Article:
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Audrey "Dee" Coccia chapter 6


chapters

Chapter 1: Dee's Childhood, Marriage, and Family Life
Chapter 2: Gina (daughter)
Chapter 3: Impact of Gina's Disability on Family
Chapter 4: Dee's Early Advocacy
Chapter 5: Dee Advocates for Families
Chapter 6: Visions for Equality (you are here)
Chapter 7: Service System and Need for Advocacy
Chapter 8: Dee Reflects on Life and Work

transcript - entire interview

Audrey "Dee" Coccia Interview (Word)


transcript - current chapter

Chapter Six: Visions for Equality

07:40:43:00 - 07:46:08:01 Lisa: Can you tell me a little bit about how Visions started, and why you decided to open your own agency?

Dee: Well, Visions started first because I had taken that job for Estelle Richmond, moving people out of -- the Danny B. people out of Woodhaven. Certainly not to blow my own horn, but it went so successfully that they were able to finish the case with Judge Shapiro and close it, and the whole 119 people left; nobody stayed behind. And shortly thereafter, they were trying to close Embreeville, and there was a settlement agreement that was reached in the Embreeville case that required consumers -- family satisfaction teams, and that they be independent of the system, because the families there also were fighting very hard to -- number one, they were fighting not to close it, but once they realized they couldn't stop that, they fought very hard to see that what they wanted for their sons and daughters, and the people that were leaving there, was honored. And they wanted these teams set up who would be separate from the system, who would see that they were moved out in the way that was compassionate, understanding, and respectful. So the city of Philadelphia, Kathy Sykes, asked me if I was willing to consider doing this, and she explained to me that it had to be an independent entity which required that you set up an organization separate from everything. At that time I was working back at the ARC, because that's where my home was -- my home office was there, and I was still moving people out from Embreeville. I had just finished moving them out and I was following them in the community, and she told us what I needed to do, and Maureen Devaney was working with me at that time at the ARC as a community advocate, and I asked her if she'd like to join me to do it. And at first she said to me, you can do it, and I said no, I don't want to do it alone, and then we spent a lot of time -- it was halfway through the year. Kathy Sykes came with about this much information, and said you need to fill out all of this in order to have a contract with the city, and I wasn't a particular business woman or understood what it was to set up an organization from the standpoint of running and actually delivering services. I knew how to set up a parent organization, but not one that would deliver service. So Maureen and I actually worked all the way through Christmas, writing the grant, and it was certainly my first experience. Maureen had a little bit of experience before me, and on New Year's Eve at 5:00, we delivered it to the city, and in July they called us on the phone and said, you're going to do this. You need to set all of this up and get started, and that became Vision for Equality. And Maureen and I decided from the very beginning it was going to be a grassroots organization that represented people with disabilities and families. Having the creation of the teams was one thing, but we wanted to create what we felt ought to exist for families in the community, that we didn't think existed at that point. And so, you know, it took us -- we sat on crates, and we didn't have any furniture, and we moved into a little building on Spring Garden Street, and initially the city said you can't do this on your own, so you get a 501(c)(3). And I remember the first time that we got our contract, and it was for a couple hundred thousand dollars, to do this, and I was like beside myself because I was -- it was so incredible to think -- I mean, this was an awesome responsibility, to be responsible for this money, and what were we going to do with it? Because we still had to create everything, but we did it, and now over in existence almost 15 years. But it's been wonderful, because over the years, we've thank goodness to this city, and many other people who have seen the worth in the work that we do, we have been able to -- many, many families and self-advocates gravitate to us, and so most of the people that work for us are people with disabilities or family members, and they're always the right kind of people because they're supposed to be there. I always felt -- I told Maureen years ago, even before this happened, that I thought something like this was going to happen to us, and I couldn't tell her why, but I just had this feeling that someday we were going to have an organization for families and self-advocates. And Estelle and Kathy Sykes and Larry Pace gave us an opportunity to do it, and I think it's been great.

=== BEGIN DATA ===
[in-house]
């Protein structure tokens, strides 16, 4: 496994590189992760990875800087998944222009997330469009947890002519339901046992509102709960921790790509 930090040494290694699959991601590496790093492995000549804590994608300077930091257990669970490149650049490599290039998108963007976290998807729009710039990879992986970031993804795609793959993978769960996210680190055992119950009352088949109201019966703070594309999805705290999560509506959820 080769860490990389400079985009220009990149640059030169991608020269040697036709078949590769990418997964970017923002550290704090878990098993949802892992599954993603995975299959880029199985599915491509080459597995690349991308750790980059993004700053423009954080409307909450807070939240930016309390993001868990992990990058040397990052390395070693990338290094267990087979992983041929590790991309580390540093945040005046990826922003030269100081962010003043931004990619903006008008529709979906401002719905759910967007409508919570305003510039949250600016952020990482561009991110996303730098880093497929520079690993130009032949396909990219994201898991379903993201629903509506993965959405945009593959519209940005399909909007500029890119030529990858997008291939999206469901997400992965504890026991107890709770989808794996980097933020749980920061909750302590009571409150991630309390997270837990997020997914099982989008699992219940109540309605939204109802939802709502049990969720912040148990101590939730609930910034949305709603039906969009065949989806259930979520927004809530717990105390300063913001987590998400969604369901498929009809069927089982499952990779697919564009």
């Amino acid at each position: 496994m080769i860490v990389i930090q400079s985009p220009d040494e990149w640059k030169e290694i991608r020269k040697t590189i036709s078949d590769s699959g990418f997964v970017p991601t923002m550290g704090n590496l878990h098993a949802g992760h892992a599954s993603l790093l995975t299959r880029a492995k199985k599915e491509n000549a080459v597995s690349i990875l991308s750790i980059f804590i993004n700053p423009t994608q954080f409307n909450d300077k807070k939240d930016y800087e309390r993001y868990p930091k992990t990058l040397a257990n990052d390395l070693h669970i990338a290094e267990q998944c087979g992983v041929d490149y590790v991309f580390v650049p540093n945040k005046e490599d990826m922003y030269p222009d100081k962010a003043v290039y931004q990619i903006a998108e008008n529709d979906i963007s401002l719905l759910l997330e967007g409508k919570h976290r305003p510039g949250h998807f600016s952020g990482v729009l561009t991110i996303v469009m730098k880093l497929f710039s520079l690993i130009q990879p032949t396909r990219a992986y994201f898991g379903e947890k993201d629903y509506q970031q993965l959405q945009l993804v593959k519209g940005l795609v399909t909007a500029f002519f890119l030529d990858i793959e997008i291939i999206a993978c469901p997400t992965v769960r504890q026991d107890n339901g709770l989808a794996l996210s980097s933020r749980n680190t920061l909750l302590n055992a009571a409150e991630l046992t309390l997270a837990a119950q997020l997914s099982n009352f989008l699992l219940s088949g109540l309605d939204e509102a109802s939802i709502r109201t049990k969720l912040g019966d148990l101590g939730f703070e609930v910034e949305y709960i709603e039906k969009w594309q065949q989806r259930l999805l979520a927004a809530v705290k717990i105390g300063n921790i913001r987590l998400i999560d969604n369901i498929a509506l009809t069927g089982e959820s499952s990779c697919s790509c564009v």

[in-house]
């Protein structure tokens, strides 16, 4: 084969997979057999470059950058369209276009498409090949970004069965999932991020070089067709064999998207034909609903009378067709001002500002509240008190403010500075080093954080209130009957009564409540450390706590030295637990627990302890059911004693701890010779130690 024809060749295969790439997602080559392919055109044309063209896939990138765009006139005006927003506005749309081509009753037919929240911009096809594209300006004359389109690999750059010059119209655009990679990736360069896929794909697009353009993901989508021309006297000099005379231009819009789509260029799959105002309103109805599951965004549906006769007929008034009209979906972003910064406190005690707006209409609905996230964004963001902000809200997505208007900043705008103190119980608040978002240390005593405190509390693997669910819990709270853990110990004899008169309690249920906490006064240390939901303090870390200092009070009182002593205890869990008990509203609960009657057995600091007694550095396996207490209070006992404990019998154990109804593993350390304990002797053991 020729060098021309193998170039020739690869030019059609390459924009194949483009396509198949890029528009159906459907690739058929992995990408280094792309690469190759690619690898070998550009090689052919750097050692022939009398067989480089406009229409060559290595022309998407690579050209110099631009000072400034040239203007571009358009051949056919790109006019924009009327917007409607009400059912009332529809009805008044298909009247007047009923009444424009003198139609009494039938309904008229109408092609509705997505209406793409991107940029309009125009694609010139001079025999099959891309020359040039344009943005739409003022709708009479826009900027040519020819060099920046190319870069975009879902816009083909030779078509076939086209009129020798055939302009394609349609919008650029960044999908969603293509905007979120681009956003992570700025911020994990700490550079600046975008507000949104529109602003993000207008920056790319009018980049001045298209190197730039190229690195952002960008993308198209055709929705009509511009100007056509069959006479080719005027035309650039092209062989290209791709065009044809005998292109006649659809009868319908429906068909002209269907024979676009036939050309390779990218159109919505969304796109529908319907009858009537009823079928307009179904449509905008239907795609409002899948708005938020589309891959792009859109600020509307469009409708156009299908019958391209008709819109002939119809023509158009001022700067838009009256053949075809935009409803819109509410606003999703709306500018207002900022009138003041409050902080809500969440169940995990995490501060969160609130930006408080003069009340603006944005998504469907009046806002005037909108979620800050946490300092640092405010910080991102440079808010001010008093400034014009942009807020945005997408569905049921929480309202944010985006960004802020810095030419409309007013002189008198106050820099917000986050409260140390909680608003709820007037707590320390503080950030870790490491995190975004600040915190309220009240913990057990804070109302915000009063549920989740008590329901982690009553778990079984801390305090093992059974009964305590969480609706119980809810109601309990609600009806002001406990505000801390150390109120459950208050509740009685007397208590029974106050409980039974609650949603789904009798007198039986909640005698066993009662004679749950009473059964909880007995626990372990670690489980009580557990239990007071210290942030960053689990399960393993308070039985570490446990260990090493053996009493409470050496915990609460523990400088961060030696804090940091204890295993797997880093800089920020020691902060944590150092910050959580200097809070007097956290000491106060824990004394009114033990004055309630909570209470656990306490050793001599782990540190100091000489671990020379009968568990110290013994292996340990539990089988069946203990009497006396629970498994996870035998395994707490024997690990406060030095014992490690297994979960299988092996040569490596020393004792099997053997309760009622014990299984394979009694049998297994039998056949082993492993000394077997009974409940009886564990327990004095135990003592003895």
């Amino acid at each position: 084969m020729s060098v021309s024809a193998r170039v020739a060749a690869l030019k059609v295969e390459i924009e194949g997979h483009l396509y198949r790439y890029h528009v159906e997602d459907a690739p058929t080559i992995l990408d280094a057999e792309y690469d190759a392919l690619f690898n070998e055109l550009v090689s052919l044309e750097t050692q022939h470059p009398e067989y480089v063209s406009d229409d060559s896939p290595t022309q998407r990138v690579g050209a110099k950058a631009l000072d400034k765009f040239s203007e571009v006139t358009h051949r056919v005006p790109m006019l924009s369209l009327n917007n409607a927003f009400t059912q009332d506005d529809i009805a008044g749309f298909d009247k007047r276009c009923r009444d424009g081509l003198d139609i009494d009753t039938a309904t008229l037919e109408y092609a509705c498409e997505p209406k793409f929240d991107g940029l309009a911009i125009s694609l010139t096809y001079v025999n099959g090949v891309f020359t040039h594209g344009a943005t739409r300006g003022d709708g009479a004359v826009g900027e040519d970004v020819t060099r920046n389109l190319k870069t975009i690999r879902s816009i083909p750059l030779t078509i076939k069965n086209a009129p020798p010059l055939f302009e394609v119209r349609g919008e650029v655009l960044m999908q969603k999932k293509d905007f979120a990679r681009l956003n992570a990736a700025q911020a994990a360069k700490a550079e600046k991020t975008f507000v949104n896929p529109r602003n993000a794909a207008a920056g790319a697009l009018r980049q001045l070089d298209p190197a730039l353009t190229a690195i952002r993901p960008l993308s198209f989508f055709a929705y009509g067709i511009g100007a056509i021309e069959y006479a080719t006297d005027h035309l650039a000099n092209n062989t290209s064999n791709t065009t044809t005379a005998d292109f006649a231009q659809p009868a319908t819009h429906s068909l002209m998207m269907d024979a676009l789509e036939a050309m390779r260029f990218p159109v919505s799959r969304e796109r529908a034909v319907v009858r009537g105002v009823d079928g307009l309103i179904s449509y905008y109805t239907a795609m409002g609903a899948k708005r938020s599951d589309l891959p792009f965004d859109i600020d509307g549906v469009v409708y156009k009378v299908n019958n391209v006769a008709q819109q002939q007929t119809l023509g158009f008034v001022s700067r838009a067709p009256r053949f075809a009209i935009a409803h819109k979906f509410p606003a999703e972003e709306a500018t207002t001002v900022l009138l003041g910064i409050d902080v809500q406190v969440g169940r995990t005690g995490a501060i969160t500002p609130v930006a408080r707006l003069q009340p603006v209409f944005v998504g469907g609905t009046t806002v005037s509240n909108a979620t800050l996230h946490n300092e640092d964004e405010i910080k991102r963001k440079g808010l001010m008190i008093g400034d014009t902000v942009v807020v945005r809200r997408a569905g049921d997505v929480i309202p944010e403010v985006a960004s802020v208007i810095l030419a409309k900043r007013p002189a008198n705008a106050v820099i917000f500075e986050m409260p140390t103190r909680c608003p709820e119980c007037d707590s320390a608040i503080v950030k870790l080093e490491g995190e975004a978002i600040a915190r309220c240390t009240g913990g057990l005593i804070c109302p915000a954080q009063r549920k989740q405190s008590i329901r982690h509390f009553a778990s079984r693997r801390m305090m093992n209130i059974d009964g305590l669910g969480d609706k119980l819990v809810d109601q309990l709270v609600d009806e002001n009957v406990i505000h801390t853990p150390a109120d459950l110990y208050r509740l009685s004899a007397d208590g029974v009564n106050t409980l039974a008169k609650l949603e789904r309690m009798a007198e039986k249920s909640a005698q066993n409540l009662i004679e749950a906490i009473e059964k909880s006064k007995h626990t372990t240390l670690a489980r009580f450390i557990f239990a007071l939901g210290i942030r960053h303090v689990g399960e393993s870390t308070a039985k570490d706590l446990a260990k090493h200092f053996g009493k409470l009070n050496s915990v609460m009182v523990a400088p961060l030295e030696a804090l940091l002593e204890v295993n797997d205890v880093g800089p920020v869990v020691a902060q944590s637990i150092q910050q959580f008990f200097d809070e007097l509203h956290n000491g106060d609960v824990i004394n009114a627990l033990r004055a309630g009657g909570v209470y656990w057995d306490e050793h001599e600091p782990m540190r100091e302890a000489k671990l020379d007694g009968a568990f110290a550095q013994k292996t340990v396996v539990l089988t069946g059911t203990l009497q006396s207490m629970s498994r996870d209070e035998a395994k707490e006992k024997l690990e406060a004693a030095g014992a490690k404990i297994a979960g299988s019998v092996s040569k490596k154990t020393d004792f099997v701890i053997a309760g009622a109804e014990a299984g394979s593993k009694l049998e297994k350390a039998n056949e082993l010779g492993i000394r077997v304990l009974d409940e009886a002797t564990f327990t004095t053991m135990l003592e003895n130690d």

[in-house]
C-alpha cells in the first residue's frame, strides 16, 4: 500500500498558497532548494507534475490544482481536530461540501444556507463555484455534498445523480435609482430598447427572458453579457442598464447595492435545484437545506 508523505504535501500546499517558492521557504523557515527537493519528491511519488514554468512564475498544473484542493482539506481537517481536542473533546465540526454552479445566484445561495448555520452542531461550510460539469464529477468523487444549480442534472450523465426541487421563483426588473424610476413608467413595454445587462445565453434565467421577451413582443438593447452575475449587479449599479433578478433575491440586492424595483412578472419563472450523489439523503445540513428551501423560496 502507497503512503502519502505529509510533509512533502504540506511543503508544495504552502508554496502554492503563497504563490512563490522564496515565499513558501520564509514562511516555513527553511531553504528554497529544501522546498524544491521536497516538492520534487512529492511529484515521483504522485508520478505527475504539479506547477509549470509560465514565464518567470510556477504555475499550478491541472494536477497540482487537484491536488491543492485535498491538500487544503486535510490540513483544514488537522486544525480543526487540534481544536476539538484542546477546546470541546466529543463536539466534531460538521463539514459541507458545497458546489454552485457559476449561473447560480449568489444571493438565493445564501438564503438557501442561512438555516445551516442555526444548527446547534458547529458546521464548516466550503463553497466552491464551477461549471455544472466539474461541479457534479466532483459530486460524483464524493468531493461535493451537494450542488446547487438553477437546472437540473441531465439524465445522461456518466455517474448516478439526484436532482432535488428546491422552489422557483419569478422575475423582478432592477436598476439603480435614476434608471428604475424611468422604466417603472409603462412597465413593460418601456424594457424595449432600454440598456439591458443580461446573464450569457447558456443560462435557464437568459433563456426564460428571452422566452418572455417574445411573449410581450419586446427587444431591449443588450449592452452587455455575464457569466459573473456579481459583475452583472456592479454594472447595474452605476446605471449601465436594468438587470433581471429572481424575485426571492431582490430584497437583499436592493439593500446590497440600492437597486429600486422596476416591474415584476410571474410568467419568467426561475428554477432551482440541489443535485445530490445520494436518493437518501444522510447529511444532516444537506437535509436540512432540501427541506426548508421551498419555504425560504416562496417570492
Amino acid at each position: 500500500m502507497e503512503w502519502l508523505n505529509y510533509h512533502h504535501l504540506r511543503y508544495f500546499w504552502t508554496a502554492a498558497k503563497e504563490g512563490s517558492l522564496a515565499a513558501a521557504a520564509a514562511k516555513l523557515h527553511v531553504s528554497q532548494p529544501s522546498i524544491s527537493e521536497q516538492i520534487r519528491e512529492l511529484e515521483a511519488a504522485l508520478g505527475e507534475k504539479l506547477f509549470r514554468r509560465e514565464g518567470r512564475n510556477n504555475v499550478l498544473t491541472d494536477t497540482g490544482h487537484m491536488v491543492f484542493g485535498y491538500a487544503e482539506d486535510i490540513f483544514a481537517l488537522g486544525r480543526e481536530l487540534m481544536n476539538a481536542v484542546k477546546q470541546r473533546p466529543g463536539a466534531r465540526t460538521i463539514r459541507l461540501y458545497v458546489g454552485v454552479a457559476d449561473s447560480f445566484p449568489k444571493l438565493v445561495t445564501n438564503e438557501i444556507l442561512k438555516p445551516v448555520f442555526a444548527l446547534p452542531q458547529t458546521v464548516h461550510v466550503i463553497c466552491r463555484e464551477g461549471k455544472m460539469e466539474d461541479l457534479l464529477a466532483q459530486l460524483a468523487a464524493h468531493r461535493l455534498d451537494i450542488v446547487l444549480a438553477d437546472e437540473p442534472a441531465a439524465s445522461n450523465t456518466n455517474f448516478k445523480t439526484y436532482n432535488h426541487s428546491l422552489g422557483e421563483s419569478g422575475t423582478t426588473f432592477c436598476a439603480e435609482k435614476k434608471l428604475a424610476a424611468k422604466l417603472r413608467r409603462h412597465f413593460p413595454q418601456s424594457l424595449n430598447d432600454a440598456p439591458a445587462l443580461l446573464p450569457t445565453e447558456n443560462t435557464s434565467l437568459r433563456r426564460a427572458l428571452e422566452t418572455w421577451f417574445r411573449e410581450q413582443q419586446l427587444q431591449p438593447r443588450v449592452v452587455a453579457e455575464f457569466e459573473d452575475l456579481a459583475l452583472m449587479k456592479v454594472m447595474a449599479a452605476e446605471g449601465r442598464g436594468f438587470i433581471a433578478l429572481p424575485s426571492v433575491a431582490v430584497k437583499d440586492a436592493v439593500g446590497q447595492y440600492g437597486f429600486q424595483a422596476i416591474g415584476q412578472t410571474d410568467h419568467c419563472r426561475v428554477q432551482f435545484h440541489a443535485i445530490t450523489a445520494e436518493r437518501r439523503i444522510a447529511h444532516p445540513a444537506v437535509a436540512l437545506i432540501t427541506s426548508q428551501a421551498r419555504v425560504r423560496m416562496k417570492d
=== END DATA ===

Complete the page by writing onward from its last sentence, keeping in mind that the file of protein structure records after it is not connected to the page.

07:46:16:10 - 07:47:12:08 Lisa: Dee, you've worked over the years, on your own and through Visions with so many families. In your opinion, what impact does caring for a child with a disability have on family members?

Dee: I think the impact of having a child with a disability can be quite different for each family, because I think a lot has to do with what kind of support you have in your life, what's inside you, what resources exist outside you, and the stressors, whether you can withstand the stressors, and whether the family can continue to function, and whether you're able to get the supports that you need, in order to be able to do it the way you should be able to do it, and still maintain a family life for everybody.


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